Monday, October 15, 2012

It's not just about the Presidency

Maybe you've heard: there's an election coming up in the United States in just a few weeks. Sometime after that (and I'm not going to say how soon - I remember the election of 2000!) we'll know whether Barack Obama or Willard "Mitt" Romney will be sworn in for a four-year term in November. (Unless, of course, one of the third-party candidates wins. Hey, it could happen. Maybe.)

The Etch-A-Sketch keeps getting shaken, and a nation of ADD sufferers keeps getting distracted by whatever the last thing was that happened or got said. (Joe Biden smirked and laughed at Paul Ryan through the debate! How disrespectful! Who ever heard of such disrespect at this level of politics?) Ultimately the decision as to who will be President will be made by the people who turn out to vote. That includes Romney supporters, Obama supporters, and the critical block of "undecideds" who, somehow, have not yet decided which candidate they support.

But the Presidential race isn't the only position that's being decided. Ultimately, all three branches of government are.

Congress has been incredibly ineffective in the last four years. Less than ineffective - Republicans in Congress, since Obama first took office, have been putting enormous effort into keeping any significant progress from being made. They fought every step of the way on Health Care Reform, forcing revisions and compromises and a continuous whittling away of the core principles that meant so much to Obama's supporters - and then turned around and rejected the end product, and crowed about how much time Obama had just wasted.

At this time we see a Senate with a slim Democratic majority, and the House with a sizable Republican majority. The election of 2010 saw many "Blue Dog" Democrats, Republican-leaning Democrats from Republican-leaning districts, swept away in favor of Tea Party extremists. It is tempting to blame all of the problems with inaction in Congress back to these Freshmen Republican ideologues from 2010, but as we can see with Health Care Reform, the problem predates the Tea Party successes in 2010.

If Romney wins the Presidency, he may not find himself well-served by Tea Party extremists. Perhaps the plan was for these individuals to harass and bedevil the Democrat in the White House, but I sincerely doubt that they got the memo indicating that they should stop in the event of a Republican moving into the Oval Office. Instead, I suspect, they will continue to demand that they get their way, and will engage in tried-and-true obstructionist actions if they don't.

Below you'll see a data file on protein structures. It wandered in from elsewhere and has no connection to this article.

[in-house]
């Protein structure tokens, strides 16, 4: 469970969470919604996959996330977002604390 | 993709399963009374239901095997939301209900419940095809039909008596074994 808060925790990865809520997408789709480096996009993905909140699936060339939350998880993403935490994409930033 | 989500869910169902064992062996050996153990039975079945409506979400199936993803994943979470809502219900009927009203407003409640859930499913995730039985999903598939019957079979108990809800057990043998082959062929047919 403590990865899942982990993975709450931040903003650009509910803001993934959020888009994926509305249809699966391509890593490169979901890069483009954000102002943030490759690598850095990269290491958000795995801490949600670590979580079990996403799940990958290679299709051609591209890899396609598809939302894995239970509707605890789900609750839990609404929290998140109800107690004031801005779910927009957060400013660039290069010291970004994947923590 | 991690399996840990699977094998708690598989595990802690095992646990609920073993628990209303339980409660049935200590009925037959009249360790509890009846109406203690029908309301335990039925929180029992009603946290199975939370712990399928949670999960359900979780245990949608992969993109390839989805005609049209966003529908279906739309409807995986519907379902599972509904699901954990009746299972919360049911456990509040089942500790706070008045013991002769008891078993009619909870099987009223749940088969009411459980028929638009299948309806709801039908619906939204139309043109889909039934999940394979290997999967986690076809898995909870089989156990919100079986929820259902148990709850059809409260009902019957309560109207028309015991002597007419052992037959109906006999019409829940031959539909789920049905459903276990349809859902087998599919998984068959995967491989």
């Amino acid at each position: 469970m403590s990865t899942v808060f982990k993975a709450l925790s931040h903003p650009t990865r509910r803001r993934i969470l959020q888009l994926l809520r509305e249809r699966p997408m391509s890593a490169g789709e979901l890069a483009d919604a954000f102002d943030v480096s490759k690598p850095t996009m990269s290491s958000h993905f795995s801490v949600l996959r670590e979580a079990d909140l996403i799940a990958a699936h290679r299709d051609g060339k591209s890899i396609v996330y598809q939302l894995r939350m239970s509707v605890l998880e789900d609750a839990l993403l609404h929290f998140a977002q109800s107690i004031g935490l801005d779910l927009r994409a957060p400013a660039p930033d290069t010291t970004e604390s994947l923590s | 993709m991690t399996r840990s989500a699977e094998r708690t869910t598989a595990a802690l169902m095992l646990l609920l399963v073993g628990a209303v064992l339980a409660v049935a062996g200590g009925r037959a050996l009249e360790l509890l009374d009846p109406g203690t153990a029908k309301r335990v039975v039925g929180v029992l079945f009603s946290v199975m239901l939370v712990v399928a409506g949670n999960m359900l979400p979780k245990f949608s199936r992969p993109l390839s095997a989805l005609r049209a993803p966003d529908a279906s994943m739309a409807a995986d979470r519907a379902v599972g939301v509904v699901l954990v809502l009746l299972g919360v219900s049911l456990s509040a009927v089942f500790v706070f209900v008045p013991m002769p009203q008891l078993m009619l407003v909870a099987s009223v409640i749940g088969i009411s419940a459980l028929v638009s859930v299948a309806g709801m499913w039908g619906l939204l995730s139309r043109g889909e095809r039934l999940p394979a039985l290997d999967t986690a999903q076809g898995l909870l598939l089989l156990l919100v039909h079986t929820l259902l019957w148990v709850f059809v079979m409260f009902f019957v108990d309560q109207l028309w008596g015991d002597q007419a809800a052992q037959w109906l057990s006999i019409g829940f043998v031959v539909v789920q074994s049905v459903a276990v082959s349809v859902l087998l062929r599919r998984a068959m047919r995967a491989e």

A Democratic-majority Congress will work better for either candidate. If Obama wins, a Congress dominated by genuine Democrats - not the Blue Dog sorts - would be more cooperative with his goals. But if Romney wins, he might also find it easier to work with Democrats than with extremist Republicans of the Tea Party variety. And Democrats have a well-earned reputation for compromising, for sacrificing party goals in favor of the needs of the nation - something that Republicans will never be accused of, especially after these past four years. Romney might find himself having to fight less to get his agenda through if he is dealing with Democrats instead of Tea Party extremists.

Finally, the Supreme Court is in play. The Supreme Court is in play every Presidential election, but once again we find ourselves in a situation where the moderates on the court are nearing the age of retirement and/or death. Meanwhile, George W. Bush nominated relatively young ideologues like Roberts and Alito to the court and had them rubber-stamped in by his complying Congress - even sweeping Roberts, unexpectedly, into the position of Chief Justice, a position he's likely to hold for decades to come.

A Romney win would allow the makeup of the Supreme court to be shifted so far to the right that it will seem like Citizens United was a Democratic idea. On the other hand, an Obama win, particularly if the makeup of Congress does not change significantly from its current state, would likely mean more moderate appointments like the two he has made - both of whom faced furious opposition from Republicans. (It is, of course, possible that Romney could surprise everyone and make moderate appointments, but this would certainly cost him any support from Tea Party extremists, who would likely try to block any such appointments.)

On Tuesday, November 6, Americans will go to the polls and cast their votes. We need to realize that we are voting for much more than just the President.

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